Oh yes! This is the part I love the most. All the scrummy squares are finished with all the stray ends dealt with and a plan for which square goes where is finalised. All that remains is to experience the thrill of seeing all my hard work and countless hours of hooky time begin to form into a useful and pretty work of art!
Once I’d decided on the sequencing I made sure that none of the squares got muddled up by making some knitting needle labels out of washi tape (yet another fabulous use for the prettily patterned sticky stuff).
There are ten rows of fifteen squares so I prepared ten of my skinnier knitting needles for skewering each set of fifteen onto.
Being very careful not to mess up the order I threaded them onto the correct needles and then stood back to admire my handiwork and take a moment to enjoy the anticipation of the task ahead.
The sight of all those neat chain edges just waiting to be crocheted together made me ridiculously happy!
Sometimes, when I’m plodding through the making of what seems like an endless amount of repetitive squares it can seem a bit daunting, but with my eyes firmly on the prize I managed to soldier on at a very steady rate. Most days I made at least a couple of the circular motifs, then tended to save them up and finish off the cream borders when I was out and about, as that meant only one ball of wool to pack up.
Now, though, the main of the work had to be done at home as the blanket went rather quickly from the more manageable joining of the first two rows…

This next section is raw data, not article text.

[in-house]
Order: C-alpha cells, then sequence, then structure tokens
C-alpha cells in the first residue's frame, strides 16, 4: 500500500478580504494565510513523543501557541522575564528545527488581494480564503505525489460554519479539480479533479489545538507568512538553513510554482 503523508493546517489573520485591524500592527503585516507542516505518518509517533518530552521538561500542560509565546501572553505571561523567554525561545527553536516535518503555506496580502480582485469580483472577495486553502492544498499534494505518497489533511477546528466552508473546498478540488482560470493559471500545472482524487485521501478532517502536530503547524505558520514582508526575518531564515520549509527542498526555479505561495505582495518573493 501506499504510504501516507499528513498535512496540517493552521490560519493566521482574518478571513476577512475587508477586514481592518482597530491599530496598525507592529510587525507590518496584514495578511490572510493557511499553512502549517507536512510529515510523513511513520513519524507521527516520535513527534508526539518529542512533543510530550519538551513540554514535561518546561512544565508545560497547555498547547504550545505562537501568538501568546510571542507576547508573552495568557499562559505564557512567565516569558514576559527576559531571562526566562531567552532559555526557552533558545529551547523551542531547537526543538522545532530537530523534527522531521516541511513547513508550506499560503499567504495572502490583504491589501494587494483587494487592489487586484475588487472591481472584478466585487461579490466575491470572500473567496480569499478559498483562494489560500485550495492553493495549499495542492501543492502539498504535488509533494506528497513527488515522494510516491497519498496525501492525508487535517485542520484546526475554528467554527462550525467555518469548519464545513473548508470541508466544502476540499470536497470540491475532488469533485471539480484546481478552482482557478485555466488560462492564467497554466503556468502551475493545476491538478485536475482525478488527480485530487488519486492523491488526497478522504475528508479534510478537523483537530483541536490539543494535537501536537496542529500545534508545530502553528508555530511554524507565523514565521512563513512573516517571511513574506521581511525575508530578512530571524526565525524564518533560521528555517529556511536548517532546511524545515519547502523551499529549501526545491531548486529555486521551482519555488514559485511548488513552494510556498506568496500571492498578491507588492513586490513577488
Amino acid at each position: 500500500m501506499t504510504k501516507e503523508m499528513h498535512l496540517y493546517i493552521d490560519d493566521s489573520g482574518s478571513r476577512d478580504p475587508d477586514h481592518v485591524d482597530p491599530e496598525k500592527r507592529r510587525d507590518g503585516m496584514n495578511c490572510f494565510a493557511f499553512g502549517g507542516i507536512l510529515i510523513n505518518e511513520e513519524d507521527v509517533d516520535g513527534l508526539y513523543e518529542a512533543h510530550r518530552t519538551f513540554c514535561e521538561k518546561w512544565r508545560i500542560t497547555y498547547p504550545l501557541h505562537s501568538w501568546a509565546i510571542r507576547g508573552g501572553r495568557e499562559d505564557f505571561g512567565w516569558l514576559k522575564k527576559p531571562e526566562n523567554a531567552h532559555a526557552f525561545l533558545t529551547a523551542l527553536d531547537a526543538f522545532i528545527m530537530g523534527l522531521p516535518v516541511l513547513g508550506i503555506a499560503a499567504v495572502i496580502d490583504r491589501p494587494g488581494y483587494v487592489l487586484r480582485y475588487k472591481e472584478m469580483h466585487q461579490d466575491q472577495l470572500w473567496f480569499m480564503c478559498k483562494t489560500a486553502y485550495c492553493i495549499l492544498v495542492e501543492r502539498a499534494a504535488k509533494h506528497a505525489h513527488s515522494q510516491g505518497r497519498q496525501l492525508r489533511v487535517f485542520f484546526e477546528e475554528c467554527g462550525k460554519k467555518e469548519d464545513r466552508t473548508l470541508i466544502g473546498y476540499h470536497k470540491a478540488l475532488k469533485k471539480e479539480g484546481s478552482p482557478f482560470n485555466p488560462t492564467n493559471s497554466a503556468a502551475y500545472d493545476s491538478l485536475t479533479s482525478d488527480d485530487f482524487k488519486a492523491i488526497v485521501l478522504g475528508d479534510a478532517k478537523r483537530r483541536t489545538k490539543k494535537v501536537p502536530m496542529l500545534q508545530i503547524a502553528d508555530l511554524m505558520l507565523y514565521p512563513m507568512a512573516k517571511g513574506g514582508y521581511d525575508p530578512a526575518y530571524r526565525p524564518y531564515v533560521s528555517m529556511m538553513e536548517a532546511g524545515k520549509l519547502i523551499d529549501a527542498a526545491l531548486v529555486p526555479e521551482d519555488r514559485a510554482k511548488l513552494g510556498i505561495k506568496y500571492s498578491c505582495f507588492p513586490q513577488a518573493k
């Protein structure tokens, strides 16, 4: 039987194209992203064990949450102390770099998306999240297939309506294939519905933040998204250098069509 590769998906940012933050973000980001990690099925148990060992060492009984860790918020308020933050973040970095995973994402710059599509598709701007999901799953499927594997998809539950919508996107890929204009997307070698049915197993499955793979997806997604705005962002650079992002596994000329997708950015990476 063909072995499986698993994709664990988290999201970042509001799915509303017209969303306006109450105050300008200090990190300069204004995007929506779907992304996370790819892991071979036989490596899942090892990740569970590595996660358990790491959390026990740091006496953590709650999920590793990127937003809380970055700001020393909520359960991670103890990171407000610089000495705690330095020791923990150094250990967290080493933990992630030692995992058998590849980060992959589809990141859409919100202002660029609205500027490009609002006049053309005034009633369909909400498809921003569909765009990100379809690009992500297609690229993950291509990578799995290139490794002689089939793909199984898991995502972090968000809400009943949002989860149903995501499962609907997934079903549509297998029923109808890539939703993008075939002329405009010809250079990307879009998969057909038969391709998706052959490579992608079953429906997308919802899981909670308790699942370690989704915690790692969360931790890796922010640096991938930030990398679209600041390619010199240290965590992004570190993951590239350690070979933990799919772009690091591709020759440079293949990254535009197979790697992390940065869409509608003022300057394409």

…to a rather unwieldy three rows plus, making the whole project a bit too big for lugging onto the bus or cramming into the car.
Well, we all need a good excuse to put our feet up, kick back and relax on a comfy sofa sometimes and this is the best reason I can think of. It was lovely to settle in over an incredibly rainy weekend and methodically work through all the rows of my Spring Circles.
Some members of my furry family were happy to test run the blanket as I tried to crochet around them.
The cats weren’t too keen on being out in the incessant rain either but definitely approved of my handiwork for keeping the cosy factor going strong despite the washout of a summer we’re having so far.
Slowed down by cat blockages as I was, I eventually joined all of the first rows down the long side of the blanket and started valiantly on the final set of joins across the short side.
In the past I’ve traditionally used slip stitches for joining but thought I’d try single crochets this time.
The single crochets add an extra bit of bulk to the back of the work, and they do use up more yarn, but on the plus side they make sure you don’t get any puckering on the right side of your work. I find that my slip stitches can tend to be bit tighter than my single crochets, unless I watch my tension very carefully.
All in all, I’m very pleased with the look of the finished joins. I might even consider making a feature of the ridges created by the single crochets for another project by joining the squares at the front instead of the back of the work. This time though I kept the right sides of the squares facing and worked in the outermost set of loops only so the ridges are all hidden away on the back.
The right side edges of each square have a really neat finish and the blanket still has lots of stretchiness. Top result!
And even though Mojo loved the end of the bed before…
…he was super chuffed when the new blanket was installed!
I still have the border to do yet before I can officially tick this off the WIP list but I’m really looking forward to that part too.